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The Top 25 Voices in Precision Medicine announced by BIS Research

Success in precision medicine has been largely dependent on thought leaders who are highly skilled interdisciplinary leaders.

Jeff Lagasse, Associate Editor

The Top 25 Voices in Precision Medicine was announced today, representing an initiative by BIS Research and Insight Monk to recognize the work of thought leaders in the field of precision medicine at a global stage.

The nomination-based compendium showcases and celebrates the diversity and talent among the interdisciplinary leaders of the healthcare industry and highlights their influence in the field.

This compendium has been compiled by the efforts of the BIS Research executive team, who had spread the word about it to individuals across the globe with significant contributions to the healthcare industry. More than six months of nominee profile form-filling resulted in 200-plus nominations from across the global healthcare industry.

The list was selected based on the assessment of the aggregate impact score that a person contributes to the advancement of the precision medicine ecosystem.


Success in driving growth in the field of precision medicine has been largely dependent on the presence of thought leaders who are highly skilled interdisciplinary leaders, contributing their innovation, organization and guidance. These leaders, with their "voice," have been able to influence and benefit the healthcare industry, according to BIS.

The list contains a host of individuals from corporate settings as well as academia. Gianluca Pettiti, president biosciences, Thermo Fisher Scientific, one of the Top 25 Voices, focuses on precision medicine to create an improvised diagnostic system for doctors so they can make better choices, resulting in patients having better outcomes.

Another thought leader of Top 25 Voices from the corporate domain is Jennifer Cook, CEO of Grail Inc., who believes that in this period of rapid evolution, there's an unprecedented opportunity to improve health outcomes. Individuals from leading medical schools such as Stanford University and Harvard Medical School represent the academicians in the Top 25.

Of the nominees that responded, 61 percent felt oncology will be the major breakthrough area for precision medicine in the next few years, compared to only 20 percent who felt infectious diseases would claim that throne.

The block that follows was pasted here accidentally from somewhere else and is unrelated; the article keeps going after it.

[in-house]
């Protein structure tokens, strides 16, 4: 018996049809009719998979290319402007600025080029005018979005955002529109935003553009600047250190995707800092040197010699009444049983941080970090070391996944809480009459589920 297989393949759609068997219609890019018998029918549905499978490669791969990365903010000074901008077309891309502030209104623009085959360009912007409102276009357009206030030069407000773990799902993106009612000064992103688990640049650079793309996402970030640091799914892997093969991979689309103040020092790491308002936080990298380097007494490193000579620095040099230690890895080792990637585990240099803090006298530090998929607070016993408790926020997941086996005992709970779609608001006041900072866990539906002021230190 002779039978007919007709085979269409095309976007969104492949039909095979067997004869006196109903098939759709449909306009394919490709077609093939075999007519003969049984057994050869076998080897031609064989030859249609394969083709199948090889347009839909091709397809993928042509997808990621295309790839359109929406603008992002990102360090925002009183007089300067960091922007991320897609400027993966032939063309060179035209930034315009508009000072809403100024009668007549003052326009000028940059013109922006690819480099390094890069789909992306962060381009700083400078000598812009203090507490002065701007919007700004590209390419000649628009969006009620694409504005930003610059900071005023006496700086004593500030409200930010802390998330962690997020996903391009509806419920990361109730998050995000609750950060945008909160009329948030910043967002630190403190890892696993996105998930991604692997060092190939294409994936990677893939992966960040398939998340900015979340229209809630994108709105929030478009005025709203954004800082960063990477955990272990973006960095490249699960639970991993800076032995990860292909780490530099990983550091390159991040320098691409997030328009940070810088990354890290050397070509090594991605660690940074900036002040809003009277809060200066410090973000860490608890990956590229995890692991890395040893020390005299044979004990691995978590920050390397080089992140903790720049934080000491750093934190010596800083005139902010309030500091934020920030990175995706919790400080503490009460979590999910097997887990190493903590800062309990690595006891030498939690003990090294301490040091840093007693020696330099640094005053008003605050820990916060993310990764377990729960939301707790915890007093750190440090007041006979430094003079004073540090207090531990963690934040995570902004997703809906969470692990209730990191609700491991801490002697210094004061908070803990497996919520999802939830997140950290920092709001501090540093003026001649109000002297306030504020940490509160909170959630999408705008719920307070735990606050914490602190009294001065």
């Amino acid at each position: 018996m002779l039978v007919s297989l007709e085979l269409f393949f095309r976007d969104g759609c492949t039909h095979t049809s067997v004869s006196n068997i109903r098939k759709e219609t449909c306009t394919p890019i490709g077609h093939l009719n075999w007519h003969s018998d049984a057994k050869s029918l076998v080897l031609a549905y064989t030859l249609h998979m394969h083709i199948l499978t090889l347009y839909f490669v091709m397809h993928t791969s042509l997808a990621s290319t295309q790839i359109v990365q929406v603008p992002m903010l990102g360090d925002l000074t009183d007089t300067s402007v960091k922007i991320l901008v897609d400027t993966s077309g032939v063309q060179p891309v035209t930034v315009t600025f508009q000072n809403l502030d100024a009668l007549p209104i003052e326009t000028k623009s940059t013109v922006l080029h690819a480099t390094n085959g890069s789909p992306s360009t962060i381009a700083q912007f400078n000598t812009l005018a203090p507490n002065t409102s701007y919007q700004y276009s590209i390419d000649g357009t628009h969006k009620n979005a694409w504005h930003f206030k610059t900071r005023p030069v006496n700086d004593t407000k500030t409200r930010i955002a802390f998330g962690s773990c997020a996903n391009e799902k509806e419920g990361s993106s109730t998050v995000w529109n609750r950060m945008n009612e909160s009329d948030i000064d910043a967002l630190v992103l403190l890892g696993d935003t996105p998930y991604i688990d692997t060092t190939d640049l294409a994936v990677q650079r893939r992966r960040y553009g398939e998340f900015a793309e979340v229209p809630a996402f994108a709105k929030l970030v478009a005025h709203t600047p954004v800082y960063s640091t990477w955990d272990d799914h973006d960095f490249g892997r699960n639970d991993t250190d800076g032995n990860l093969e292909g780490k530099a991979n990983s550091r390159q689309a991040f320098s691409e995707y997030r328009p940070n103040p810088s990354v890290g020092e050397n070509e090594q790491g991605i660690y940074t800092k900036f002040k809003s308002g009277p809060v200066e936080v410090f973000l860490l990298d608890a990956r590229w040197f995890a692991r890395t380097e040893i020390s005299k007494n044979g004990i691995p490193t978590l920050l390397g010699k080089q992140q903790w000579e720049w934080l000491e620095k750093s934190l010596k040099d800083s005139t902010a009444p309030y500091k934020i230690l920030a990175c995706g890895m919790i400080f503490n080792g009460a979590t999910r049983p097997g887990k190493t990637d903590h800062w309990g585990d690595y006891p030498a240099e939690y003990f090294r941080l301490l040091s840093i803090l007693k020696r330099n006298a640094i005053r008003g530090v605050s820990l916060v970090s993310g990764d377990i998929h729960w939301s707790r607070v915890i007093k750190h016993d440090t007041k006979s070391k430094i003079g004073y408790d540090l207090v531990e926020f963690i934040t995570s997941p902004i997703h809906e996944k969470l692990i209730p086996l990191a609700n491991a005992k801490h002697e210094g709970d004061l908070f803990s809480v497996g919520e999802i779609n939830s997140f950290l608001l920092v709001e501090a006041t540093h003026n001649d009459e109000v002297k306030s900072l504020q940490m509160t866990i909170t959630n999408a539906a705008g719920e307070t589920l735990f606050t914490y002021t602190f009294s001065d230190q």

Among those, 55 percent felt the legal and regulatory framework will be the major challenge for precision medicine. Just 15 percent said the lack of partnerships will be a major challenge.

The full list:

  • Emily LeProust, Twist Bioscience
  • Eric Dishman, National Institute of Health
  • Eric S. Slander, Broad Institute
  • Eric Topal, Scripps Research Institute
  • Fabric Andre, Institute Gustav Roussy
  • Francis S. Collins, National Institute of Health
  • George Asimenos, DNAnexus
  • George Church, Harvard Medical School
  • George D. Yancopoulos, Regeneron Pharmaceuties, Inc.
  • Gianluca Pettiti, Thermo Fisher Scientific
  • Jennifer Cook, GRAIL, Inc.
  • John Giannios, International Association of Perioperative Medicine and Nanosurgery
  • Kamal Obbad, Nabula Genomics
  • Kfir Oved, MeMed Dx
  • Kristine Achcraft, YouScript
  • Leena Gandhi, Eli Lilly and Company
  • Michael J. Pellini, Section 32
  • Peer Schatz, QIAGEN
  • Razelle Kurzrock, University of California, San Diego Moores Cancer Center
  • Robertt Green, Harvard Medical School
  • Ryan Spitler, Stanford University School of Medicine
  • Sarafim Batazoglou, Illumina
  • William Pao, F. Hoffman-La Roche AG
  • John Halamka, Beth Israel Deaconess Medical Center
  • Alex Dickinson, ChromaCode, Inc.


In a 2018 HIMSS study, eight out of 10 healthcare leaders said precision medicine was a priority for their organizations. Precision medicine affords the possibility of making personalized medicine more actionable, bolstering population health efforts and ultimately reducing costs.

Twitter: @JELagasse

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